Over the past several months, I have been working closely with county staff and community stakeholders to develop legislation making it easier to build detached accessory dwelling units (DADU’s or more commonly referred to as “mother-in-law apartments”) in rural areas.  

The County Council took action over the summer on a separate comprehensive accessory dwelling unit ordinance, but that ordinance left a couple of significant issues unaddressed. Namely, the ability for many rural residents to build detached accessory dwelling units as well as restrictive regulations regarding the distancing between accessory dwelling units and the primary dwelling structure (home). Ordinance 22-006, which I recently introduced, addresses those two main issues and provides greater flexibility for homeowners. This legislation passed on a unanimous 5-0 vote at our March 9th County Council meeting. 

DADUs are a great option for some property owners as we are facing a housing affordability crisis in the Puget Sound region. Many individuals and families are struggling to find an affordable place to live and some are faced with challenges affording their mortgage. DADUs provide opportunities for both groups. 

For young people looking to venture into the world on their own for the first time, DADUs provide lower cost housing options than what is currently on the market. Older individuals looking to downsize after their children have grown and moved out can also benefit from DADUs by being closer to family in a more affordable unit. Both of these groups can attain affordable housing without losing independence by living under the same roof as family or other communal living situations.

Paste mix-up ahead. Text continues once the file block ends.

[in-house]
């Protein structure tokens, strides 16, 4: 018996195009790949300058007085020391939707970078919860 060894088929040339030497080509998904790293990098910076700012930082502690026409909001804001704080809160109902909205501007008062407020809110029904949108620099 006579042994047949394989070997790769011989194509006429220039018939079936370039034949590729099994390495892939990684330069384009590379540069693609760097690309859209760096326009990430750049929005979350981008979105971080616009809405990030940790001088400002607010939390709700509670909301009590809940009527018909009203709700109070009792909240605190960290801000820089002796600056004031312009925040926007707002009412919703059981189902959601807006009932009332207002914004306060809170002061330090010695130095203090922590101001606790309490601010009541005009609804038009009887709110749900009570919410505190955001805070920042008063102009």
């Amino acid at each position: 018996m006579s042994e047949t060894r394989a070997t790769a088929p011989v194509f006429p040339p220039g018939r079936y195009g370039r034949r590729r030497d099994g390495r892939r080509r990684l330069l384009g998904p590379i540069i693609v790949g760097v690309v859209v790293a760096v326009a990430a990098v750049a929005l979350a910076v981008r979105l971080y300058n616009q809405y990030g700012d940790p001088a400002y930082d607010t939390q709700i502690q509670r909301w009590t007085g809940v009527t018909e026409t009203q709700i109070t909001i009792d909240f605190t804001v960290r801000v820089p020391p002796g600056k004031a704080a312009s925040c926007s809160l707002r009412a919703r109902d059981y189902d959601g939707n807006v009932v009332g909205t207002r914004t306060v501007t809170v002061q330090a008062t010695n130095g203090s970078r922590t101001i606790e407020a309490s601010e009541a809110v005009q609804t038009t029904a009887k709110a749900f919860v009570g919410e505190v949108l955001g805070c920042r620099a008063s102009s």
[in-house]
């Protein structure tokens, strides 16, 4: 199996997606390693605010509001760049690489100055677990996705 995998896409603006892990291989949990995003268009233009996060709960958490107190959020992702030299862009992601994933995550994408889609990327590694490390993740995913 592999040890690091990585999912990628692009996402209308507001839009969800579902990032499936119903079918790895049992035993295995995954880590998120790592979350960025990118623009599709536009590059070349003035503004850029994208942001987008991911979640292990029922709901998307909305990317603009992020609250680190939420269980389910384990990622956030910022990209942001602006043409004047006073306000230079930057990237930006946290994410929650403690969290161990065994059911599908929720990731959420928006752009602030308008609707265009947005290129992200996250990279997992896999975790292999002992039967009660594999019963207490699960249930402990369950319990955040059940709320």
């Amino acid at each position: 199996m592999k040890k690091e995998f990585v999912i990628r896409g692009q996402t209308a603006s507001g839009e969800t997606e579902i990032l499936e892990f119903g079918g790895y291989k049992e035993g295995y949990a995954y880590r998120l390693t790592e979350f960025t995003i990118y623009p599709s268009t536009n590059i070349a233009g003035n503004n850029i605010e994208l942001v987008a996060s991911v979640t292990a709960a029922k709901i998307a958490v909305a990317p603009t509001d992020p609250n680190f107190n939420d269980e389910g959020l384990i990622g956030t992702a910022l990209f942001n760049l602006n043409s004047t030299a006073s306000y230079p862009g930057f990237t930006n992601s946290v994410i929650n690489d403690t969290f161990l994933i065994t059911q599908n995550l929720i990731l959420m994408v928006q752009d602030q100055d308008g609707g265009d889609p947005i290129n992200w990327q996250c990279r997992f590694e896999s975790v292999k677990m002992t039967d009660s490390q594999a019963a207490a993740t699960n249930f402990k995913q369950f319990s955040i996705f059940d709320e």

I am excited that this legislation passed unanimously and thank my fellow Councilmembers for their support of this legislation. I also appreciate the many members of the public who provided public testimony in support of this proposal. Many times, government legislation is driven by politicians and/or staff, but this legislation was especially fulfilling because it was community driven. This is a great example of what we can accomplish when we work together.  

The DADU ordinance is part of a larger suite of housing affordability legislation I introduced earlier this year. In addition to the changes to DADU regulations, I have other proposed ordinances relating to “missing middle” housing, development agreements, and SEPA exemptions working their way through the legislative process.  

Each of these ordinances seek to help address the lack of housing supply that is contributing to the housing affordability crisis we are currently facing. While none of these proposals are a “silver bullet”, it is my hope that they will create opportunities for more individuals in our county to find affordable housing.  

As we move forward with the update to the Snohomish County Comprehensive Plan in 2024, housing affordability will be top of mind. The comprehensive plan sets land use and housing policies for our long-range planning. If you would like more information about the suite of housing affordability legislation or the comprehensive plan update, please feel free to contact my office.

Nate Nehring is a member of the Snohomish County Council and represents District 1 which includes Arlington, Darrington, Granite Falls, Marysville, Stanwood, and unincorporated north county. He can be reached by email at Nate.Nehring@snoco.org or by phone at (425) 512-4810.

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